Getting in touch with your inner Divinity
Let’s chat about forgiveness for a moment. This has been on my mind a lot lately with all the horrible things on the news. Well, heck most stuff on the news is unpleasant, except maybe the NBC Nightly News segments on human interest at the end of his newscast and the weather, and even that’s questionable some days.
I feel in this big bustling world, and with us moving so fast, our communication skills and understanding of certain things can come to change with time. Sort of like the telephone. It used to be you used it to make calls. It was wired to the wall in your house and it did one thing and one thing only. These days, when people refer to your phone they usually mean a cell phone and greater numbers of people don’t even have a land line anymore. How many times has someone asked you, “What time is it?” And you reply, “Let me check my phone.” Fifty years ago, people would look at you like you were nuts if someone asked the time and you said let me check the telephone. Thus is the same about forgiveness.
There are two separate components when someone has been acted on negatively or harmfully by another person. There is the person, the human, and then the action. They are not one in the same. They are very different. No matter how badly the person may feel about the act they committed, they can’t go back and change it. It’s done. However, at this point you can see that the person is remorseful and going forward has the potential to not commit such act again.
In that vein, one can both forgive the person and at the same time not condone the act. See these as two separate items to work with. The person, your friend, family member, co-worker is just a human, like you. They may have had a bad time of it, may have had a rough upbringing, etc. Now these are not excuses for poor behavior, just insights to how the behavior came to be. And as long as they are on Earth they have the propensity to change.
You can forgive while not condoning the act or behavior. If you are working through things with a person who is rational (BIG qualifier here), then I believe, if that relationship is something you value and wish to salvage, clear the issue by saying, “I felt wronged because [insert act]. I forgive you but please know that I don’t condone that kind of [behavior, language, act, etc.]”. Once it is said, that person knows. It also gives you a marker. Should this person continue in the poor behavior you let them know breaches your boundaries and you don’t condone, thenmaybe it is time to say, “I love you as a fellow human, “andmove on.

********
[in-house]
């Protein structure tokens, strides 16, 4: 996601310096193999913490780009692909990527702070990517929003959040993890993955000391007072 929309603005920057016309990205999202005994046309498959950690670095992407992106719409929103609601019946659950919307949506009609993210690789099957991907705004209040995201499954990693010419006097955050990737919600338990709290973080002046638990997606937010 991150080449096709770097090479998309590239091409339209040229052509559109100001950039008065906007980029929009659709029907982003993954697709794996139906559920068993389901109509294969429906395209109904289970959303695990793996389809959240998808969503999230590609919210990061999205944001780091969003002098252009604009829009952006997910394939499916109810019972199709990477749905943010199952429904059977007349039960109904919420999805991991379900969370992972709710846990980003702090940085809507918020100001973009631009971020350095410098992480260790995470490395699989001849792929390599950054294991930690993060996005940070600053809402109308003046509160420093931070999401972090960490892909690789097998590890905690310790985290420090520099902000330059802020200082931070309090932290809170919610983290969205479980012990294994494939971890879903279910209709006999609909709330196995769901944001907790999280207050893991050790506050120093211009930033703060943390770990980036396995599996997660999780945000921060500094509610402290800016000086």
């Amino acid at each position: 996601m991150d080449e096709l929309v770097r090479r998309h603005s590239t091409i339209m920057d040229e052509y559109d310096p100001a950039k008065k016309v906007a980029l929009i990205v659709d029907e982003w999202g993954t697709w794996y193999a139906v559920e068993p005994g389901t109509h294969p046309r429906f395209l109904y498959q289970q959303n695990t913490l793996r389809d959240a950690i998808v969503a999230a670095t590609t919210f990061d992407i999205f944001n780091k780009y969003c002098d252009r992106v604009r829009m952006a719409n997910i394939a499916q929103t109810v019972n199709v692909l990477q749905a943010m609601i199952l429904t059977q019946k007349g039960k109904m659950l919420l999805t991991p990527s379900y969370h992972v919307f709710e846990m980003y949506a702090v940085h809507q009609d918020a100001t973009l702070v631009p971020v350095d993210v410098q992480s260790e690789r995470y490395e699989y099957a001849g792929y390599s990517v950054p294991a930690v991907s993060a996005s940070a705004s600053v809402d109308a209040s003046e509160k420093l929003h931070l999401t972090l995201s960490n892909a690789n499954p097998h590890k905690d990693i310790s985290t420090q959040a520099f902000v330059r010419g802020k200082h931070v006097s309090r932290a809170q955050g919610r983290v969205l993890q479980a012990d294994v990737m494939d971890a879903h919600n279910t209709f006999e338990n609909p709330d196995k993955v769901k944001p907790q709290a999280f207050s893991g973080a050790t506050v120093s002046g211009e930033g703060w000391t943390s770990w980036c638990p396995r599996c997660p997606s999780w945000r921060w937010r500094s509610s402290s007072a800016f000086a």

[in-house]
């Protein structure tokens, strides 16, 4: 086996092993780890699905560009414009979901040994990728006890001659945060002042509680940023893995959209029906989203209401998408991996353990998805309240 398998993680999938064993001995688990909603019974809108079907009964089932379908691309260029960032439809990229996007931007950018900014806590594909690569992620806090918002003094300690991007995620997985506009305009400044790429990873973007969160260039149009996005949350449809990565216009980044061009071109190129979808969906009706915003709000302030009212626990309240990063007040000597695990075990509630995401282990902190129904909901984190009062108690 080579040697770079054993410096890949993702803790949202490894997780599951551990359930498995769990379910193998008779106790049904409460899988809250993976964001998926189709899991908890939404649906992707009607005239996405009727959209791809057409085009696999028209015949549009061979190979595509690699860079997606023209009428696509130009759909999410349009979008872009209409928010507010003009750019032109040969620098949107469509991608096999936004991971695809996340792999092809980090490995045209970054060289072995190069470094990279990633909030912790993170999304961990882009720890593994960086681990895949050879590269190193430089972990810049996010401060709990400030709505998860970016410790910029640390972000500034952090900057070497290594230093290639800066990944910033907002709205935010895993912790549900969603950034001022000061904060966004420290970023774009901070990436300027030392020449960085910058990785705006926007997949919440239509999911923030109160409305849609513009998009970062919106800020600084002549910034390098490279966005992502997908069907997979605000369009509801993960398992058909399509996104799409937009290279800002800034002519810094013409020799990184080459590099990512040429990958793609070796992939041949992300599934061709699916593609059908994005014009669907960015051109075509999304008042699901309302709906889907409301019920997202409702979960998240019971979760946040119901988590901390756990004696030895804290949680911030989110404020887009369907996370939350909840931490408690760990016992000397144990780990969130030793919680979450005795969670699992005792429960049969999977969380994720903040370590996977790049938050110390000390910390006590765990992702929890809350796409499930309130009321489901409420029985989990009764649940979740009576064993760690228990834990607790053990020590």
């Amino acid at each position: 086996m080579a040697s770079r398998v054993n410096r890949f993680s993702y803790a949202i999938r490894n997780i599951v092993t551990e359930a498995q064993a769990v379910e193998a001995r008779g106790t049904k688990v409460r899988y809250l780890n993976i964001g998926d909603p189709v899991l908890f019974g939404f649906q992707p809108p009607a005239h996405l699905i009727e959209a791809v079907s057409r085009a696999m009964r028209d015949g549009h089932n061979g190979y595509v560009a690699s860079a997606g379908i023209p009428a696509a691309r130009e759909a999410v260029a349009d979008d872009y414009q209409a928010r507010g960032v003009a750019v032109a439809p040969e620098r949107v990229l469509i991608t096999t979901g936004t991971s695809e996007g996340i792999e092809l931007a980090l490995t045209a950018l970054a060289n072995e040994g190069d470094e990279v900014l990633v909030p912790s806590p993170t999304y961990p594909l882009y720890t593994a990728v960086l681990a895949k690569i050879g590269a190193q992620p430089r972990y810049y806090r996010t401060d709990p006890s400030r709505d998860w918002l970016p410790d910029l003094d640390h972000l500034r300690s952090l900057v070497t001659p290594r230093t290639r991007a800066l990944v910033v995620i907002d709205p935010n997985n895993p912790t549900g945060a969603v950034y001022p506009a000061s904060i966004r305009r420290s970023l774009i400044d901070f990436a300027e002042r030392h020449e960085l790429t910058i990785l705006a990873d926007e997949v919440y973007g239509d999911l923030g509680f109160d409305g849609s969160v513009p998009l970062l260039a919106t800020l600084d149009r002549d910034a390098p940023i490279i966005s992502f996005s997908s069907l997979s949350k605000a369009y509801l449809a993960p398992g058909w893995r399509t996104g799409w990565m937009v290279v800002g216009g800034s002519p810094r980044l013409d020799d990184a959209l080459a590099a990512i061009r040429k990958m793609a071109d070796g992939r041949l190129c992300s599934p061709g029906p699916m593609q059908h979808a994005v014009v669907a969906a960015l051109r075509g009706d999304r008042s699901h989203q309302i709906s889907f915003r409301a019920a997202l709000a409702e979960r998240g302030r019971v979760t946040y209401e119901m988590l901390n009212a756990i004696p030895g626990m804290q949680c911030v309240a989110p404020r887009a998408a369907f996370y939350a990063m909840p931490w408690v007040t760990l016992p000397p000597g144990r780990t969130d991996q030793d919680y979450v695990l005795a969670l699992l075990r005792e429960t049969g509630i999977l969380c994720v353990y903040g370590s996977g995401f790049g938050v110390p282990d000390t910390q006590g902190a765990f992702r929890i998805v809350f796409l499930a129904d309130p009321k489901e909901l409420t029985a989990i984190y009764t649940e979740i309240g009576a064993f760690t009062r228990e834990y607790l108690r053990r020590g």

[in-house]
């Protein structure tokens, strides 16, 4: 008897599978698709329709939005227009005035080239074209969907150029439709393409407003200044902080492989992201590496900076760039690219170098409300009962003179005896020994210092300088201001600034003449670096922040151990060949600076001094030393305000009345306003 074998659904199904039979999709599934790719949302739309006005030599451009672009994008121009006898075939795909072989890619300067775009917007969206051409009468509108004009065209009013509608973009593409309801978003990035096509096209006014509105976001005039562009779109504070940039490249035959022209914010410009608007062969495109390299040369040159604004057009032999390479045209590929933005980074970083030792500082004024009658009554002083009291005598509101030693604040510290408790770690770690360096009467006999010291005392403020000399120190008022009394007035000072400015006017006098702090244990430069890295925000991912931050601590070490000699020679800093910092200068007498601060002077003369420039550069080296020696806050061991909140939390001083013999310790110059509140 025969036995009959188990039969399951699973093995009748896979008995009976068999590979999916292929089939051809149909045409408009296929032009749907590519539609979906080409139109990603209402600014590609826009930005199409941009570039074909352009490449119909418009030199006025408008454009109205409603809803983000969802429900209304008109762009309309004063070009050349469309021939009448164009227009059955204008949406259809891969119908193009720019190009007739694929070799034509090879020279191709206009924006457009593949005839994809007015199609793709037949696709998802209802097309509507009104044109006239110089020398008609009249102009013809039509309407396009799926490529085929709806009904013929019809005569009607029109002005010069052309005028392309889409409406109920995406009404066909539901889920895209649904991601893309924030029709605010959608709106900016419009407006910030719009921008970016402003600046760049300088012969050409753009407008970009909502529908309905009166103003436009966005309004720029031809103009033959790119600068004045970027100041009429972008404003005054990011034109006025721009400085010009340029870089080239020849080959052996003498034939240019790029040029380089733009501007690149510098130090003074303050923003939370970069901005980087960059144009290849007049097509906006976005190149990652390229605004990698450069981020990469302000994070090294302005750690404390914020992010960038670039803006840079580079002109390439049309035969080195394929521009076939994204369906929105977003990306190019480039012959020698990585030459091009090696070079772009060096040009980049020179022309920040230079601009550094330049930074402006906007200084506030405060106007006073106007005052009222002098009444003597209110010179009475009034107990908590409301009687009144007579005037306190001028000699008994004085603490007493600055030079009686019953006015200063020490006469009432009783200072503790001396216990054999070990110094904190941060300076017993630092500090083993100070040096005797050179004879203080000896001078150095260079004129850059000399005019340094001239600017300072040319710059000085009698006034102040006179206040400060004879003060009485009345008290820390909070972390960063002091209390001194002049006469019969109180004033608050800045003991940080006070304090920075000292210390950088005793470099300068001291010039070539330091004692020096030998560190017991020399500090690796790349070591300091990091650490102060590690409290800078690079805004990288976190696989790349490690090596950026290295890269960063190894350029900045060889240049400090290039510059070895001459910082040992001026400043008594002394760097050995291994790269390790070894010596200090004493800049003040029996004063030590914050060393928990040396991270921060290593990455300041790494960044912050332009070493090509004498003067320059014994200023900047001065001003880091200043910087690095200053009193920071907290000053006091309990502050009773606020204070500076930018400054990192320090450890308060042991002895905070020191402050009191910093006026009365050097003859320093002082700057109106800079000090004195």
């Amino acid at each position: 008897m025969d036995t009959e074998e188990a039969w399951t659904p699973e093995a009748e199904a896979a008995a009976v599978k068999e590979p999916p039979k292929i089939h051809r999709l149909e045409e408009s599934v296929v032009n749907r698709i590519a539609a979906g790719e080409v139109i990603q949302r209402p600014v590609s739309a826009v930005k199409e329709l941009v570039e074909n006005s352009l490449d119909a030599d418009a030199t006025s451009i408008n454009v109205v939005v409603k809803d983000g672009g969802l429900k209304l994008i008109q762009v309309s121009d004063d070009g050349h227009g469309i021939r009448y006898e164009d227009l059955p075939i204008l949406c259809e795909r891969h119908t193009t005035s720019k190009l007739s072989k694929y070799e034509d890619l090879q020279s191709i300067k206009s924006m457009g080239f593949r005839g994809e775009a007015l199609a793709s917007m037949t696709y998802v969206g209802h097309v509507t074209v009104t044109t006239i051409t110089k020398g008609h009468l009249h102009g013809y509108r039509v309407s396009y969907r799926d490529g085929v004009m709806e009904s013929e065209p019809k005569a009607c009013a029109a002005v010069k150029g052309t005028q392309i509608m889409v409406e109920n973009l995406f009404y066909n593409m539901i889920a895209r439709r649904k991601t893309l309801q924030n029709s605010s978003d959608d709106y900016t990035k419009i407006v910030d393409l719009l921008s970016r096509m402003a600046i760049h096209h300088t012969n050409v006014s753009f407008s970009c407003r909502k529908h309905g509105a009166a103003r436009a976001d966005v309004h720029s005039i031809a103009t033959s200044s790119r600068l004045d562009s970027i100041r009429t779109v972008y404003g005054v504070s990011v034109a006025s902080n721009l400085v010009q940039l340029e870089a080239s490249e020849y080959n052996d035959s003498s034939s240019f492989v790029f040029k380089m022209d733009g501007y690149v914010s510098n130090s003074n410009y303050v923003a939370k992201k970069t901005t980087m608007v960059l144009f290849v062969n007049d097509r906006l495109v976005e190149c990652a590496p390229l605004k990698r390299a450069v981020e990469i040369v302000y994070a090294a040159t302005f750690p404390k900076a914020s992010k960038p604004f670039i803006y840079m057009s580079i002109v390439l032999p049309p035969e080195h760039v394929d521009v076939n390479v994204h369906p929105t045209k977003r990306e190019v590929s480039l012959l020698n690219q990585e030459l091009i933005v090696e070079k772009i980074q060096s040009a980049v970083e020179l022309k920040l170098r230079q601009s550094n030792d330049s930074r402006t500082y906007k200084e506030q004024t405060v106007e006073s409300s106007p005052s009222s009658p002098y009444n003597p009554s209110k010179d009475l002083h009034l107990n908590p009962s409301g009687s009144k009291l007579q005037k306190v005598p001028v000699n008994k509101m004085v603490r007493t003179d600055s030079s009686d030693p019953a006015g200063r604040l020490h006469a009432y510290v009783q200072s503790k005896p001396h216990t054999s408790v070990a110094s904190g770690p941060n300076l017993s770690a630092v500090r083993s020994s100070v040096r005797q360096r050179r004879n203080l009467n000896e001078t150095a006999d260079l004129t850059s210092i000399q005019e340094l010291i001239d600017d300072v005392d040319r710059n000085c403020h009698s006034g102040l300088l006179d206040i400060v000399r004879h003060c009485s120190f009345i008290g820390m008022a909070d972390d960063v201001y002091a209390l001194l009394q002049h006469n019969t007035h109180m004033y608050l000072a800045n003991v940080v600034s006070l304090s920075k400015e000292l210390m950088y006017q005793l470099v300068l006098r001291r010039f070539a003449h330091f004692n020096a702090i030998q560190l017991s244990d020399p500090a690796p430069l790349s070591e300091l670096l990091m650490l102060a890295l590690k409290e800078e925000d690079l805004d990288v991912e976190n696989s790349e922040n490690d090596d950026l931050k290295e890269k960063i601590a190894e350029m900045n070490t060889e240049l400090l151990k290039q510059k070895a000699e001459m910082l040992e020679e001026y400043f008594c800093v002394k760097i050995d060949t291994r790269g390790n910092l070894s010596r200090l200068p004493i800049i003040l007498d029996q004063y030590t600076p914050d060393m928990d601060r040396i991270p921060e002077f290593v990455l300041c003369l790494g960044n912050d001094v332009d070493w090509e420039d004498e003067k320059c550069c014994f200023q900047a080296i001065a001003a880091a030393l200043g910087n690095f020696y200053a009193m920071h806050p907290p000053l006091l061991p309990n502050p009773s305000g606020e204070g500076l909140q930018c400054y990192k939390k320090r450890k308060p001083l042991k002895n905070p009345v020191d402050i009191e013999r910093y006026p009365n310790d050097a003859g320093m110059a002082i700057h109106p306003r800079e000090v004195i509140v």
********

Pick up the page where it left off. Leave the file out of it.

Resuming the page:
All that said, I am not advocating you be someone’s punching bag. They do a wrong and you keep just taking it. Especially, in the cases of abusive relationships or dealing with family members in the throes of addiction of any kind (drugs, alcohol, stealing, meanness, etc). No indeed! This can be very toxic to you. This is where the only kind of action you can take is to forgive the person in their humanness and let them go. They are on a very different path than you. To keep being in their path usually ends up with you getting run over…several times if you don’t learn the first time. Trying to drag them down a path which you feel they should be on will only create more drama and turmoil for you. You stick to your path and let them go their way. I know this is very very difficult when it is a child, grandchild or close family member whose good days you try to focus on. However, pretending there is no problem, again does not allow them to be on their path. And after all it is pretending and that just puts off them and you from learning lessons everyone need to learn. Again, forgive this person and remind them you love them but no, you cannot give time, money, car, place to stay, etc. because they are currently behaving in a way you don’t condone or breaches your boundaries. I forgive you for the past but I choose, for both of our best interests, to no longer pretend nothing is wrong and allow such chaos in my world.
Then there is the phrase, “I can never forgive you for what you did to me!” When one says this, I believe it truly, in the fear/anger/grief of the moment. It is meant to hurt the person who hurt me. You took from me, so I will never give you what you need now to heal. In doing so, one relives over and over and over again the pain. Every time they think of it because there truly is no closure. So when people say, “Forgiveness is really not for the person who hurt you but for yourself.” It is. Again, you are not condoning any horrible act that person may have committed. You are forgiving the humanness of them and acknowledging their propensity for good in the world. In doing so, it may seem that you are giving them a gift they don’t deserve. Especially, when they have taken something and/or broken your heart so badly. However, look closer…
When you forgive, it is for you. This is your chance to let it go. We think we are being ever so in control when we won’t forgive, I have all the power!! No, no you don’t. The person who wronged you does. When you don’t forgive and relive this over and over – who is in charge? Them! You are replaying being a victim. STOP IT!
Forgiveness is empowering. You are no longer the victim. That person has no hold over you anymore. I am not saying don’t feel it at the time, we all have feelings and are well within our rights to express them in the moment we are wronged. I am saying don’t relive it the rest of your days. There is no need to wallow in the trash of yesterday. Forgiving allows you to move on, heal your heart, live in the moment and find joy. It can heal a relationship you want to save or just allow you to move on. It truly is more for you than the other person. So I don’t say, “Forgive and forget.” I say, “Forgive the person, but do not condone behavior that is breaching your boundaries.”